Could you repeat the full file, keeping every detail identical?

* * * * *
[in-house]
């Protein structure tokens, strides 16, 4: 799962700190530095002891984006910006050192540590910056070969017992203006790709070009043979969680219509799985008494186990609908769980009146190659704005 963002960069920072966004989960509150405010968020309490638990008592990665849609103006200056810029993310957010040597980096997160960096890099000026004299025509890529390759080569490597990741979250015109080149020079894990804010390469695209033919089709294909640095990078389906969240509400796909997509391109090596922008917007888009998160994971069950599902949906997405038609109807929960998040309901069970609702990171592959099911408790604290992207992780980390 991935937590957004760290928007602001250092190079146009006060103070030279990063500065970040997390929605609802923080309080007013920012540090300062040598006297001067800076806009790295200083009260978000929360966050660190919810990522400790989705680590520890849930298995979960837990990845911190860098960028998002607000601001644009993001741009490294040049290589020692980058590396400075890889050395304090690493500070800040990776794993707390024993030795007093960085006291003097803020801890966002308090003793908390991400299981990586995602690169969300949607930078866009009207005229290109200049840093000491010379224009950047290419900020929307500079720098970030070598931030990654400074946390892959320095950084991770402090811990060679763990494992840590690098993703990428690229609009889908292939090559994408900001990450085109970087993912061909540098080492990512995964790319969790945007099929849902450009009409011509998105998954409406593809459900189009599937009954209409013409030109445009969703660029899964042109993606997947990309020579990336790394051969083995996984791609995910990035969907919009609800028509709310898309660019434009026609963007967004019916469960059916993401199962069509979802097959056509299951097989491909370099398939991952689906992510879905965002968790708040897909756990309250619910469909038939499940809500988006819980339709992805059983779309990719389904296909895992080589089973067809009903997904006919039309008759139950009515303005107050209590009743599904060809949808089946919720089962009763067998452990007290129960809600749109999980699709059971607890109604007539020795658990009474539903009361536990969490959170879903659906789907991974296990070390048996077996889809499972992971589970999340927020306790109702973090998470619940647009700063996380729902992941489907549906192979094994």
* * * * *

[in-house]
């Protein structure tokens, strides 16, 4: 799962700190530095002891984006910006050192540590910056070969017992203006790709070009043979969680219509799985008494186990609908769980009146190659704005 963002960069920072966004989960509150405010968020309490638990008592990665849609103006200056810029993310957010040597980096997160960096890099000026004299025509890529390759080569490597990741979250015109080149020079894990804010390469695209033919089709294909640095990078389906969240509400796909997509391109090596922008917007888009998160994971069950599902949906997405038609109807929960998040309901069970609702990171592959099911408790604290992207992780980390 991935937590957004760290928007602001250092190079146009006060103070030279990063500065970040997390929605609802923080309080007013920012540090300062040598006297001067800076806009790295200083009260978000929360966050660190919810990522400790989705680590520890849930298995979960837990990845911190860098960028998002607000601001644009993001741009490294040049290589020692980058590396400075890889050395304090690493500070800040990776794993707390024993030795007093960085006291003097803020801890966002308090003793908390991400299981990586995602690169969300949607930078866009009207005229290109200049840093000491010379224009950047290419900020929307500079720098970030070598931030990654400074946390892959320095950084991770402090811990060679763990494992840590690098993703990428690229609009889908292939090559994408900001990450085109970087993912061909540098080492990512995964790319969790945007099929849902450009009409011509998105998954409406593809459900189009599937009954209409013409030109445009969703660029899964042109993606997947990309020579990336790394051969083995996984791609995910990035969907919009609800028509709310898309660019434009026609963007967004019916469960059916993401199962069509979802097959056509299951097989491909370099398939991952689906992510879905965002968790708040897909756990309250619910469909038939499940809500988006819980339709992805059983779309990719389904296909895992080589089973067809009903997904006919039309008759139950009515303005107050209590009743599904060809949808089946919720089962009763067998452990007290129960809600749109999980699709059971607890109604007539020795658990009474539903009361536990969490959170879903659906789907991974296990070390048996077996889809499972992971589970999340927020306790109702973090998470619940647009700063996380729902992941489907549906192979094994």